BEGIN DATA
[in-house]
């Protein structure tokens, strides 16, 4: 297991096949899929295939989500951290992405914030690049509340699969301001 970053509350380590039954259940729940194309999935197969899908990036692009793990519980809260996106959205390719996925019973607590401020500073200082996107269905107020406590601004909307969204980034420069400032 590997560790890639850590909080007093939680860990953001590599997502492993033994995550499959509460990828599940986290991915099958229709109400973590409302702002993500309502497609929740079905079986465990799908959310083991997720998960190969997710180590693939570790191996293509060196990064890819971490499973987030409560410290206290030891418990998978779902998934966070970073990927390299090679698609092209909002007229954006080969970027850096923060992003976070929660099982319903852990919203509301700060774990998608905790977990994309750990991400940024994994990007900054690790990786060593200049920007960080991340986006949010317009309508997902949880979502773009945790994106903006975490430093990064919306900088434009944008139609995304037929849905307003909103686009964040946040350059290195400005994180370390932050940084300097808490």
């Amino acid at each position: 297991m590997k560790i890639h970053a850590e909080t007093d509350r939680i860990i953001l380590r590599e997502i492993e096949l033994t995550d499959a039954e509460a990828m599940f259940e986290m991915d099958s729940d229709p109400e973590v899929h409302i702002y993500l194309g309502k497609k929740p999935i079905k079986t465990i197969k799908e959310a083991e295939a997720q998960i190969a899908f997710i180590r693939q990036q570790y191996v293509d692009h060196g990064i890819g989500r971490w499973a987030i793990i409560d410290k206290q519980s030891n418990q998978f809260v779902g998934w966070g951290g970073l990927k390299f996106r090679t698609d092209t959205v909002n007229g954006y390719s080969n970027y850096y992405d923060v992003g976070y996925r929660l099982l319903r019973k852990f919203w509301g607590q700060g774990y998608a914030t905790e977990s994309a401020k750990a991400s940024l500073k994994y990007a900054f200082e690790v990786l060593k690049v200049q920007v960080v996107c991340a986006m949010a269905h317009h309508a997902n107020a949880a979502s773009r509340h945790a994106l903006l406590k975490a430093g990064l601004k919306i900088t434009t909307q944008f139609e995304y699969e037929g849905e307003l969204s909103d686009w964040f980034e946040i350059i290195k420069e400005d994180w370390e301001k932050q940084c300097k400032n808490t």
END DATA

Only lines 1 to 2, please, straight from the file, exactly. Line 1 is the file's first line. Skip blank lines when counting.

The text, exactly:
[in-house]
């Protein structure tokens, strides 16, 4: 297991096949899929295939989500951290992405914030690049509340699969301001 970053509350380590039954259940729940194309999935197969899908990036692009793990519980809260996106959205390719996925019973607590401020500073200082996107269905107020406590601004909307969204980034420069400032 590997560790890639850590909080007093939680860990953001590599997502492993033994995550499959509460990828599940986290991915099958229709109400973590409302702002993500309502497609929740079905079986465990799908959310083991997720998960190969997710180590693939570790191996293509060196990064890819971490499973987030409560410290206290030891418990998978779902998934966070970073990927390299090679698609092209909002007229954006080969970027850096923060992003976070929660099982319903852990919203509301700060774990998608905790977990994309750990991400940024994994990007900054690790990786060593200049920007960080991340986006949010317009309508997902949880979502773009945790994106903006975490430093990064919306900088434009944008139609995304037929849905307003909103686009964040946040350059290195400005994180370390932050940084300097808490």